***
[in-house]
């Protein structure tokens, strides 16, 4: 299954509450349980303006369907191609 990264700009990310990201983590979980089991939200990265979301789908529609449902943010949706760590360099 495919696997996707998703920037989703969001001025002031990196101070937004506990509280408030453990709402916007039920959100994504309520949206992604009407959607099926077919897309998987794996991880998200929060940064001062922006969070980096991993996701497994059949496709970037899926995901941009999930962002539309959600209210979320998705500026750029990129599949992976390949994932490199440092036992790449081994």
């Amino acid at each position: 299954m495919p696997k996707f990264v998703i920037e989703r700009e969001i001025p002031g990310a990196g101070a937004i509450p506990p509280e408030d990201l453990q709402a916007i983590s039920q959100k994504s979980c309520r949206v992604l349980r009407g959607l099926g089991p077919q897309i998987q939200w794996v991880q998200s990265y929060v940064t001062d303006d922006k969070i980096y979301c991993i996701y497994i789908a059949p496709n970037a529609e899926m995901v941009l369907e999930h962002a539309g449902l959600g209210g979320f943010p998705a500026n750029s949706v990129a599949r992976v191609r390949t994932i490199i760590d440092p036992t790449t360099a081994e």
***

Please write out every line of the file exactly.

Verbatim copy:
[in-house]
């Protein structure tokens, strides 16, 4: 299954509450349980303006369907191609 990264700009990310990201983590979980089991939200990265979301789908529609449902943010949706760590360099 495919696997996707998703920037989703969001001025002031990196101070937004506990509280408030453990709402916007039920959100994504309520949206992604009407959607099926077919897309998987794996991880998200929060940064001062922006969070980096991993996701497994059949496709970037899926995901941009999930962002539309959600209210979320998705500026750029990129599949992976390949994932490199440092036992790449081994």
């Amino acid at each position: 299954m495919p696997k996707f990264v998703i920037e989703r700009e969001i001025p002031g990310a990196g101070a937004i509450p506990p509280e408030d990201l453990q709402a916007i983590s039920q959100k994504s979980c309520r949206v992604l349980r009407g959607l099926g089991p077919q897309i998987q939200w794996v991880q998200s990265y929060v940064t001062d303006d922006k969070i980096y979301c991993i996701y497994i789908a059949p496709n970037a529609e899926m995901v941009l369907e999930h962002a539309g449902l959600g209210g979320f943010p998705a500026n750029s949706v990129a599949r992976v191609r390949t994932i490199i760590d440092p036992t790449t360099a081994e």